This book is a collection of sermons Tozer preached on the topic of God's wisdom. There are various topics discussed in each chapter. The books begins with Tozer defining the Hebrews doctrine of wisdom based in the Wisdom Literature of the Old Testament. He goes on to talk about God's wisdom in sending Christ in this world to save us and get us in heaven.

Tozer continues on with how wisdom comes to us and where it ultimately comes from. Tozer says that wisdom comes to the heart that is hungry for God and those who forsake their sin. A lot of times comes in time when we are facing a temptation, which is where we need to lean on the promises of God as we walk in this life.

Tozer carries on with the benefits of wisdom and how a Christian must seek after wisdom. Wisdom in the Bible is making choices that honor God. This has nothing to with being a knowledgeable person, and there is nothing wrong with knowledge. The wisdom we seek from God is found in the Bible.

One thing Tozer said that caught my attention, he stated that when we sin against God, we are also sinning against ourselves. Granted the Bible says that when a man has sexual relations outside of God's context of sexuality, they sin against their own body, but no where are we told we sin against ourselves just like we are never told to forgive ourselves. I know these are sermons collected into a book, so it makes me wonder if Tozer was off in his theology as he gave these sermons.

Tozer fans will love this book. I didn't feel it was a strong book. There were times I felt the publishers were just filling pages to make the book more lengthier.

Thanks Bathany House for letting me review this book.

Friday, August 4, 2017

Book Review: Exalting Jesus In Acts

For the past couple of years, the B&H Publishing Group has released a series of commentaries called, "Christ-Centered Exposition." These commentaries are geared in not only assisting pastors in their sermon prep, but also for small group settings. These commentaries are like reading a book where there is teaching in them unlike some commentaries where they give the meaning of the verse and attempt to interpret it in its original context. Tony Merida, David Platt, and Danny Akin have been the editors of this series and have a great job gather authors seeking to make much of Jesus in this books by showing Christ in the pages of the Bible.

I recently received Exalting Jesus In Acts which was written by Tony Merida. One of the reasons I wanted to look this commentary over is our church just finished going through the book of Acts in Sunday School for our adults. Like all the commentaries in this series, each chapter is outlined as far as what that particular chapter will be looking at as well what verses it will be covering. Since Acts is such a big book in the Bible, the book itself is pretty lengthy even the chapters are not. This is probably one of the thickest commentaries from this series I have. Each chapter ends with some discussion questions which is good for small group settings and possible application points for a sermon.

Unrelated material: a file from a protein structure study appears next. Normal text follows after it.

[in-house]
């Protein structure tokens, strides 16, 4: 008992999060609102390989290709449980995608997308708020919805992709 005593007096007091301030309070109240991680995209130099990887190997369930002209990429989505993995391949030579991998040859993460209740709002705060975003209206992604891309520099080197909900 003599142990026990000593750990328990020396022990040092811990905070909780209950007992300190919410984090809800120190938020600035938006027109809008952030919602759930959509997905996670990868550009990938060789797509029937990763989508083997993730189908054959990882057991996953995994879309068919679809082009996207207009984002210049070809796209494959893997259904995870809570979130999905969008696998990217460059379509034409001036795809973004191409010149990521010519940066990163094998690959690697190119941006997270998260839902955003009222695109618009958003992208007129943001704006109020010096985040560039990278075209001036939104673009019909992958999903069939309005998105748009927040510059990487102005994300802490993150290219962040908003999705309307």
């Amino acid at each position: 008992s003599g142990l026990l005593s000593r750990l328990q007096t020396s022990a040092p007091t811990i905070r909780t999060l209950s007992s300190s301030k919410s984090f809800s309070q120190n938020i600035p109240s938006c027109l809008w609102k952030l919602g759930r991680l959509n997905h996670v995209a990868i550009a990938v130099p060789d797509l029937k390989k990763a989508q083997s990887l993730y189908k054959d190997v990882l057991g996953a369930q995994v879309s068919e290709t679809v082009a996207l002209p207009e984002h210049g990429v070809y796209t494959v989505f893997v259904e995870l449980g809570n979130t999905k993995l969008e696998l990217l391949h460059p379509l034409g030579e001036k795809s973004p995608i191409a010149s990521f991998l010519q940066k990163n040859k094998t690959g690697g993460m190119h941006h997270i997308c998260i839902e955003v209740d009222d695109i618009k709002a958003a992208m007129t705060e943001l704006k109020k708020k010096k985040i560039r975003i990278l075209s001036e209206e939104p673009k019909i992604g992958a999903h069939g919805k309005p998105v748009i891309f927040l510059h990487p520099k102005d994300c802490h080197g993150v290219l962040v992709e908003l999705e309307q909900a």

I want to touch on a couple of particular verses in Acts the Merida comments on. The first being Acts 2:38-39, which says, "And Peter said to them, “Repent and be baptized every one of you in the name of Jesus Christ for the forgiveness of your sins, and you will receive the gift of the Holy Spirit. For the promise is for you and for your children and for all who are far off, everyone whom the Lord our God calls to himself" (The commentary mostly uses the Christian Standard Bible [CSB], but I will quoting from the English Standard Version [ESV]). This is one of the go-to passage for those who embrace Infant Baptist. I wish I could say that Merida did touch on that, but he went in the area of baptismal regeneration, which the belief that when you are baptized, you are saved, which was an interesting discussion, but I wished he would have addressed more on the Infant Baptism viewpoint.

The second one is Acts 8:39-40, which says, "And when they came up out of the water, the Spirit of the Lord carried Philip away, and the eunuch saw him no more, and went on his way rejoicing. But Philip found himself at Azotus, and as he passed through he preached the gospel to all the towns until he came to Caesarea." This passages takes place right after Phillip shared Christ with the Ethiopian Eunuch and baptized him. You might be wondering why I wanted to look at this passage. My reason is a few years ago, I heard a preach say that the reason God took Phillip and zipped him from one place to another was to thank him for his service. You can imagine the confusion I had when I heard that. There is not many answers as to why Phillip was beamed like a Star Trek transporter by God to Azotus. Sadly, Merida does not go there nor did he give a theory as to why that happened. I guess this part of Acts will remain a mystery.

Despite my disappointment with the two passages I mentioned, this is an excellent commentary and highly recommend it.

Thanks B&H Publishing for letting me review this book.

Around The Web-August 4, 2017

Order Marriage, Divorce, and Remarriage: Critical Questions and Answers by Jim Newheiser at Westminster Bookstore by August 9th, you will get free shipping on your purchase

The Back To School Sale is happening right now until August 10

Facebook, You Are Not My Church by Erin Davis

Is This the End of Gender? from Rob Smith & Claire Smith

3 Ways the Gospel Might Divide a Church by Jared C Wilson

Are You a Spectator on Sunday Morning? by Michael Wittmer

Tom Ascol and Don Whitney discuss Spiritual Disciplines and Biblical Spirituality

Sit With The Psalms by Aaron Armstrong

Preaching the Gospel to Ourselves from Word of God by Dave Jenkins

Russell Moore, Kevin DeYoung, and Tim Keller discuss religious freedom